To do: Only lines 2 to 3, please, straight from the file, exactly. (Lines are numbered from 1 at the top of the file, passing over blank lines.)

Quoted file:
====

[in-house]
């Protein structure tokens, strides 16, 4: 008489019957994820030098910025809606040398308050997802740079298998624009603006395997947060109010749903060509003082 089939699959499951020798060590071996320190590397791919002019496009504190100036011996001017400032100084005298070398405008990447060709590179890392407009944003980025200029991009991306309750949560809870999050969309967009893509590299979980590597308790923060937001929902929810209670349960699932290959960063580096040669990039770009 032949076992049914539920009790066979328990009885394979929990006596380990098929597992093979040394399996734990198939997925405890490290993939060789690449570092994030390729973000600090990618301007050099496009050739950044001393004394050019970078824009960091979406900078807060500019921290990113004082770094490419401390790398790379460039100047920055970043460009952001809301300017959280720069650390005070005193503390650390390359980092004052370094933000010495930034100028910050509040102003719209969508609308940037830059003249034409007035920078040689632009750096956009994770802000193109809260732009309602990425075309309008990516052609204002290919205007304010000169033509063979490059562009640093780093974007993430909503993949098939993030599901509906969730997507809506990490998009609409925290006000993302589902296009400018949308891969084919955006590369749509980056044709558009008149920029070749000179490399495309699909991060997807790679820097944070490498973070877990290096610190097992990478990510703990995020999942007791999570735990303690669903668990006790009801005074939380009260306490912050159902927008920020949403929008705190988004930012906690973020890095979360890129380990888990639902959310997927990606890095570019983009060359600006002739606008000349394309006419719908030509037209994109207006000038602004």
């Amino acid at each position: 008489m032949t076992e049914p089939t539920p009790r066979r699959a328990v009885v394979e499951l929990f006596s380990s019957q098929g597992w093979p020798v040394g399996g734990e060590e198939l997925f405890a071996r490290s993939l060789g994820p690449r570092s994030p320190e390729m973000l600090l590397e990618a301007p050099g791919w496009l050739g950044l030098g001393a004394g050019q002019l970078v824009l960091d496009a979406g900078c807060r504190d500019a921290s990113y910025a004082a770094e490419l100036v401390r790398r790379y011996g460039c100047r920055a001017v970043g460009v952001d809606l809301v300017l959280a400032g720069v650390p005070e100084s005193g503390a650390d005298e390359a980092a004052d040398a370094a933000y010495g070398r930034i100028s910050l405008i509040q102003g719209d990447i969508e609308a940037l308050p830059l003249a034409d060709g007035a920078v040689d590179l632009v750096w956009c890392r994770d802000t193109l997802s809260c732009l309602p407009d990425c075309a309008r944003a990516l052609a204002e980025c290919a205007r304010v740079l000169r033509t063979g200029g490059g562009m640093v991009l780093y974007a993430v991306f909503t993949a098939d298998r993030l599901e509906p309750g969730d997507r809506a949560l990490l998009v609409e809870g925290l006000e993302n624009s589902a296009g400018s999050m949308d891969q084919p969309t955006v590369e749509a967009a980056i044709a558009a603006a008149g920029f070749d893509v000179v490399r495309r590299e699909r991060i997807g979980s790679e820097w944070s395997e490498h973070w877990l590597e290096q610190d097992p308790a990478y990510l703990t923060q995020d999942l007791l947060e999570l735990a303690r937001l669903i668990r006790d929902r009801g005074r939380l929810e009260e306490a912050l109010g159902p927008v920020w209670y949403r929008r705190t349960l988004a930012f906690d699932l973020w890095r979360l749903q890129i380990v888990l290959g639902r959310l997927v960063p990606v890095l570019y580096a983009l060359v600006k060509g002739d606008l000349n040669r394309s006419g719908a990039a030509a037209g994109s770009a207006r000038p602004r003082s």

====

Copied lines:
């Protein structure tokens, strides 16, 4: 008489019957994820030098910025809606040398308050997802740079298998624009603006395997947060109010749903060509003082 089939699959499951020798060590071996320190590397791919002019496009504190100036011996001017400032100084005298070398405008990447060709590179890392407009944003980025200029991009991306309750949560809870999050969309967009893509590299979980590597308790923060937001929902929810209670349960699932290959960063580096040669990039770009 032949076992049914539920009790066979328990009885394979929990006596380990098929597992093979040394399996734990198939997925405890490290993939060789690449570092994030390729973000600090990618301007050099496009050739950044001393004394050019970078824009960091979406900078807060500019921290990113004082770094490419401390790398790379460039100047920055970043460009952001809301300017959280720069650390005070005193503390650390390359980092004052370094933000010495930034100028910050509040102003719209969508609308940037830059003249034409007035920078040689632009750096956009994770802000193109809260732009309602990425075309309008990516052609204002290919205007304010000169033509063979490059562009640093780093974007993430909503993949098939993030599901509906969730997507809506990490998009609409925290006000993302589902296009400018949308891969084919955006590369749509980056044709558009008149920029070749000179490399495309699909991060997807790679820097944070490498973070877990290096610190097992990478990510703990995020999942007791999570735990303690669903668990006790009801005074939380009260306490912050159902927008920020949403929008705190988004930012906690973020890095979360890129380990888990639902959310997927990606890095570019983009060359600006002739606008000349394309006419719908030509037209994109207006000038602004």
């Amino acid at each position: 008489m032949t076992e049914p089939t539920p009790r066979r699959a328990v009885v394979e499951l929990f006596s380990s019957q098929g597992w093979p020798v040394g399996g734990e060590e198939l997925f405890a071996r490290s993939l060789g994820p690449r570092s994030p320190e390729m973000l600090l590397e990618a301007p050099g791919w496009l050739g950044l030098g001393a004394g050019q002019l970078v824009l960091d496009a979406g900078c807060r504190d500019a921290s990113y910025a004082a770094e490419l100036v401390r790398r790379y011996g460039c100047r920055a001017v970043g460009v952001d809606l809301v300017l959280a400032g720069v650390p005070e100084s005193g503390a650390d005298e390359a980092a004052d040398a370094a933000y010495g070398r930034i100028s910050l405008i509040q102003g719209d990447i969508e609308a940037l308050p830059l003249a034409d060709g007035a920078v040689d590179l632009v750096w956009c890392r994770d802000t193109l997802s809260c732009l309602p407009d990425c075309a309008r944003a990516l052609a204002e980025c290919a205007r304010v740079l000169r033509t063979g200029g490059g562009m640093v991009l780093y974007a993430v991306f909503t993949a098939d298998r993030l599901e509906p309750g969730d997507r809506a949560l990490l998009v609409e809870g925290l006000e993302n624009s589902a296009g400018s999050m949308d891969q084919p969309t955006v590369e749509a967009a980056i044709a558009a603006a008149g920029f070749d893509v000179v490399r495309r590299e699909r991060i997807g979980s790679e820097w944070s395997e490498h973070w877990l590597e290096q610190d097992p308790a990478y990510l703990t923060q995020d999942l007791l947060e999570l735990a303690r937001l669903i668990r006790d929902r009801g005074r939380l929810e009260e306490a912050l109010g159902p927008v920020w209670y949403r929008r705190t349960l988004a930012f906690d699932l973020w890095r979360l749903q890129i380990v888990l290959g639902r959310l997927v960063p990606v890095l570019y580096a983009l060359v600006k060509g002739d606008l000349n040669r394309s006419g719908a990039a030509a037209g994109s770009a207006r000038p602004r003082s």